In 1989, Florida's Miami-Dade County set up the first drug court in the United States. There are now around 3,000 operating across the U.S. -- 141 in New York alone -- that deal with an estimated 120,000 people annually.
Various types of drug courts have arisen, some specifically focusing on groups like adults, veterans, juveniles and families, but they are all aimed at helping those accused of non-violent drug felonies who would otherwise be facing jail. Supporters of drug courts claim considerable success in breaking the cycle of incarceration and reoffending by helping those convicted of drug-related crimes to break free of their habit or addiction.
According to the National Association of Drug Court Professionals (NADCP) some 75 percent of those who complete a rehabilitation program remain free of arrest for at least two years afterwards, and additional independent findings suggest that drug court programs may reduce reoffending by as much as 45 percent when compared with alternatives such as probation or jail.
It's important to understand that drug courts are not a soft option
Defendants wishing to participate in the Brooklyn Treatment Court program are first required to plead guilty to the charges against them. Sentencing will then be postponed pending successful completion of the program. Prosecutors, defense attorneys and law enforcement personnel will work together to draw up a detailed and binding contract which the defendant, his or her attorney, the prosecutors and the presiding judge must agree to.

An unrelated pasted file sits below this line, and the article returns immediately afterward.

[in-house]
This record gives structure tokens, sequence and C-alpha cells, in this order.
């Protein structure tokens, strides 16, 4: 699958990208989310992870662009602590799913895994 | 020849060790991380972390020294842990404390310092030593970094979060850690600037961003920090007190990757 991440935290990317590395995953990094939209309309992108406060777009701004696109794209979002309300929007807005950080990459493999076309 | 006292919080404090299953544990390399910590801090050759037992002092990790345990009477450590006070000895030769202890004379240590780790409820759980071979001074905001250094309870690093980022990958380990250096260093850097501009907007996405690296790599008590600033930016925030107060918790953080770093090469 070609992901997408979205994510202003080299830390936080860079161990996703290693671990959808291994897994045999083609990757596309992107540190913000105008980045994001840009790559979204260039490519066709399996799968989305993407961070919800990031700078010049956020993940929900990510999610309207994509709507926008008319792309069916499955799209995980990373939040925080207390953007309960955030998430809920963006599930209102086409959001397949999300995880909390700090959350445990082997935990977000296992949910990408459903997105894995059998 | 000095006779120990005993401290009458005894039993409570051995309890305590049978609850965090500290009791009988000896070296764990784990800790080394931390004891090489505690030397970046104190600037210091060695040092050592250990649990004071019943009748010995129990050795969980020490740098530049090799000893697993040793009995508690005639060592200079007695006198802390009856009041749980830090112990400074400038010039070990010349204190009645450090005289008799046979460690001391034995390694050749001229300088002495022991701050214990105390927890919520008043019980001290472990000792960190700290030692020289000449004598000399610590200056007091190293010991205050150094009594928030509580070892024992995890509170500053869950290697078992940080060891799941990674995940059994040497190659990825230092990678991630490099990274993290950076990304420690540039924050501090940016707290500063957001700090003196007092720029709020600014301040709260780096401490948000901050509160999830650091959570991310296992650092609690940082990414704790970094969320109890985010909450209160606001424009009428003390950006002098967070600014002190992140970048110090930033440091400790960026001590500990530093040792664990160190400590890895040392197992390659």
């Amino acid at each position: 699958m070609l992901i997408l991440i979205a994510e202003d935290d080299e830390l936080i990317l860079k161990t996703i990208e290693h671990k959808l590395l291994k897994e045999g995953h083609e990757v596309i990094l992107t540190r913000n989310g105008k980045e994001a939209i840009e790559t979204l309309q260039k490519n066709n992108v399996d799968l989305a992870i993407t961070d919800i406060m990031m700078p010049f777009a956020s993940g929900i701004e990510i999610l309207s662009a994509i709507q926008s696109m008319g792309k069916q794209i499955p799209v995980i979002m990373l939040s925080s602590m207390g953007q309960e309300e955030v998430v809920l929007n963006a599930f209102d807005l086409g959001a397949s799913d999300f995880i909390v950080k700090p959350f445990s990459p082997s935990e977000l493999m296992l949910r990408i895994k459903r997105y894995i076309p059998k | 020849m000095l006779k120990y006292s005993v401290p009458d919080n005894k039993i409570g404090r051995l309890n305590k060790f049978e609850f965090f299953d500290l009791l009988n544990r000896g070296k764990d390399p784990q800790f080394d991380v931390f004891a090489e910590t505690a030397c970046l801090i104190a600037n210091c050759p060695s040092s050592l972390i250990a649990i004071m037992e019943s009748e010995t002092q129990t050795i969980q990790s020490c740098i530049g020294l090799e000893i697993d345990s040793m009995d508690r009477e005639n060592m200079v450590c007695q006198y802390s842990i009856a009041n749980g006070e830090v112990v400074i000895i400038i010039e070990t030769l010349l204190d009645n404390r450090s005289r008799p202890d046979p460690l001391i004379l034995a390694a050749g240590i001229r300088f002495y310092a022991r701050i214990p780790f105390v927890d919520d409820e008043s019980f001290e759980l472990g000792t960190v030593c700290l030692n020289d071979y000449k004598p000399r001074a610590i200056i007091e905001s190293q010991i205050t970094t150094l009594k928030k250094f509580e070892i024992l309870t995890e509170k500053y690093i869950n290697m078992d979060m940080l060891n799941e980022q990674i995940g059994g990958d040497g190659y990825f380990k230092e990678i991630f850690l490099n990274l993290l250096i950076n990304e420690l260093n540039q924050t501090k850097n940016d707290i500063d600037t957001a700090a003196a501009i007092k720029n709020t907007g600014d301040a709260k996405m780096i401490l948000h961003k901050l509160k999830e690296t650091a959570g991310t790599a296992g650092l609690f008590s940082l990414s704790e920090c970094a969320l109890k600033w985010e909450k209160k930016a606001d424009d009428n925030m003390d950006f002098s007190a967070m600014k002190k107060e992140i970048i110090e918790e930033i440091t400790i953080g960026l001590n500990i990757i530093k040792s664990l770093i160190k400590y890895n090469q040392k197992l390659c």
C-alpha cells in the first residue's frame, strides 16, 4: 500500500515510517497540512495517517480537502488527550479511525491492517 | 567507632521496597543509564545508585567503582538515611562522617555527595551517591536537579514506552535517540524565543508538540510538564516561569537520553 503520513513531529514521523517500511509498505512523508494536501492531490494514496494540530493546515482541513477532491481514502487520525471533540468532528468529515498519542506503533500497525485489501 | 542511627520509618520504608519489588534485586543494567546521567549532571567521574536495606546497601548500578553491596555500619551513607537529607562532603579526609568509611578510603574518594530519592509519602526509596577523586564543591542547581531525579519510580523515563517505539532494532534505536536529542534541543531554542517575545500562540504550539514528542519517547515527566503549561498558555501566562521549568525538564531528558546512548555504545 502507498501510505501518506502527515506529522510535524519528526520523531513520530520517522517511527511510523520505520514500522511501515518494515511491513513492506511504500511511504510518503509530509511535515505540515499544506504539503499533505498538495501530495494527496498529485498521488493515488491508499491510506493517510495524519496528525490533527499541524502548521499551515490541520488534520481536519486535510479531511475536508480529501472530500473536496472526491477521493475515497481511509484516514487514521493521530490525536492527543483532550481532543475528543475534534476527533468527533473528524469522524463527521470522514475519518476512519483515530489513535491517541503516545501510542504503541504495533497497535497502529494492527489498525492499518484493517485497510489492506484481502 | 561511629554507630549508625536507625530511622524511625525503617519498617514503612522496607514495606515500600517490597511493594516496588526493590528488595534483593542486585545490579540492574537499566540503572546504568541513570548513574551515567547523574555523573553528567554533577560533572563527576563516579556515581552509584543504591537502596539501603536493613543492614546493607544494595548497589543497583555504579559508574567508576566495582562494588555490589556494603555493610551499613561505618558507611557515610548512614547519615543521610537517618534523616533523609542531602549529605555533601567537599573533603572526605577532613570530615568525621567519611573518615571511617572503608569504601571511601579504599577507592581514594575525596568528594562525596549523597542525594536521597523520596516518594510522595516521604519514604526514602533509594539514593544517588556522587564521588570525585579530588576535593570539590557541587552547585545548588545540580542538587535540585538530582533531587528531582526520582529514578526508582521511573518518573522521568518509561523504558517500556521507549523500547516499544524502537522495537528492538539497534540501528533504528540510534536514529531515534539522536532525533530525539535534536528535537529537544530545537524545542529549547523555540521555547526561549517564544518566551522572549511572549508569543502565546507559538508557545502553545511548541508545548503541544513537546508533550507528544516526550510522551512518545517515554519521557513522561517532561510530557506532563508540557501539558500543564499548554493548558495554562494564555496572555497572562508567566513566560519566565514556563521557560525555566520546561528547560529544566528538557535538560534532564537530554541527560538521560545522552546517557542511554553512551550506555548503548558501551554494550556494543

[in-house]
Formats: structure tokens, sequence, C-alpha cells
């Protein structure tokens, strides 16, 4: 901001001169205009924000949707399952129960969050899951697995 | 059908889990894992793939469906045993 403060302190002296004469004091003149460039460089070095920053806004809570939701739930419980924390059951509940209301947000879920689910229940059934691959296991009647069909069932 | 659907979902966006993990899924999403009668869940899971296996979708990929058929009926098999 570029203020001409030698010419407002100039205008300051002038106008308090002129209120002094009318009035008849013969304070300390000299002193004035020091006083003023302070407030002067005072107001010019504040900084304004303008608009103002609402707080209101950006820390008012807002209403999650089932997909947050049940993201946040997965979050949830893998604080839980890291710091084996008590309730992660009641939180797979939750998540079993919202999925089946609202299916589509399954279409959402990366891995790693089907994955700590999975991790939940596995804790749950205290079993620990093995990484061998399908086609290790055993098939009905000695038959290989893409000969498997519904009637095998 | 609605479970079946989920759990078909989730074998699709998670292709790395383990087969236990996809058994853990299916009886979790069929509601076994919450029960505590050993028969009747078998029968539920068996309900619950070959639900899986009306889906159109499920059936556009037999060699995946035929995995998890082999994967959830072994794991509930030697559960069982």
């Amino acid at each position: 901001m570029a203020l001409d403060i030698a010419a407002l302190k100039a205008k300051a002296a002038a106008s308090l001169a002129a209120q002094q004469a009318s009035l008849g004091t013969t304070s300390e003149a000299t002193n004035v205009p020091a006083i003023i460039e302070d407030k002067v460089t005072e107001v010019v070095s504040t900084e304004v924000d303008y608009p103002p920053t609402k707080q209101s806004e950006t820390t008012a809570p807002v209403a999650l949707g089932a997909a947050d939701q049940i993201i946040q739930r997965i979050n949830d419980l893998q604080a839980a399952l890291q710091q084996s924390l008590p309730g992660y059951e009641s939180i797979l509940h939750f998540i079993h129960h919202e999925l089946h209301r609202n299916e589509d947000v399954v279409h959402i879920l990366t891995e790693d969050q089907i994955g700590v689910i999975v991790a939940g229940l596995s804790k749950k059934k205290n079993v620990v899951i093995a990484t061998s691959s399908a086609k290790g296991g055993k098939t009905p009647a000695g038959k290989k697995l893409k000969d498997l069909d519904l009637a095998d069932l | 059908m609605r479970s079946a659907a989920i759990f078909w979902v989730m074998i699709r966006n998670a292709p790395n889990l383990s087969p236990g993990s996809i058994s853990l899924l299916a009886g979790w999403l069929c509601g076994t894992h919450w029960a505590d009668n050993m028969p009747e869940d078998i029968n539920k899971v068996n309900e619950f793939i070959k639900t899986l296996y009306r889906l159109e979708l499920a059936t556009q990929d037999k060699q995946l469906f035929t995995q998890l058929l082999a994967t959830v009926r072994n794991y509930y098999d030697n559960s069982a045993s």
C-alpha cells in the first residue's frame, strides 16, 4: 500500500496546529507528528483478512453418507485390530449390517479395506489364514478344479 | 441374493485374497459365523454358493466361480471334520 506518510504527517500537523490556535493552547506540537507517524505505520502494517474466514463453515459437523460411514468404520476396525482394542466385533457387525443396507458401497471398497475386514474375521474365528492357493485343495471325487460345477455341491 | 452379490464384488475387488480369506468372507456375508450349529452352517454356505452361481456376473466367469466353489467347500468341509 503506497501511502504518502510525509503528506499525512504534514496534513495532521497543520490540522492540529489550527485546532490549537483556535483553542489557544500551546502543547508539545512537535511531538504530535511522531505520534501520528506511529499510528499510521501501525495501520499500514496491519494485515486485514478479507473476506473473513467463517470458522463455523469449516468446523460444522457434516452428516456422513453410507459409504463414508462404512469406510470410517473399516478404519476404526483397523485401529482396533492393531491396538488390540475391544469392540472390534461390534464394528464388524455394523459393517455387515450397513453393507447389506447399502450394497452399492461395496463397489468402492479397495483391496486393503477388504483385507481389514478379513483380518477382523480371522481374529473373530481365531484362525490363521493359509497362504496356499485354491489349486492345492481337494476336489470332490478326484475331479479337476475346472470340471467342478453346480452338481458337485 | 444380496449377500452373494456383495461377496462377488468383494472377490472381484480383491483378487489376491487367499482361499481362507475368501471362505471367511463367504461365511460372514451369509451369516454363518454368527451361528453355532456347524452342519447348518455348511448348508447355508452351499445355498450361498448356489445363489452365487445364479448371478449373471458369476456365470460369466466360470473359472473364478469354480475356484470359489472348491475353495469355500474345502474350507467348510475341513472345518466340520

The defendant will then undertake an appropriate treatment program prescribed by mental health and social work professionals. Depending on the severity of the individual's addiction history, the program may involve a variety of medical and psychiatric treatments and advice, including assistance with finding or returning to employment.
The individual's progress through treatment will be monitored by regular court appearances and random tests for substance use. Any breach of an individual's contract may invoke a range of sanctions, including incarceration, but good progress is also rewarded. Successful completion of the program usually leads to the dismissal of the original charges.
Participation in a drug court program is voluntary, but success requires sincere commitment and a thorough understanding of its requirements. So if you think you may benefit from such a program and want to know if you might qualify, the best place to start is by talking to a criminal defense attorney with experience in this field.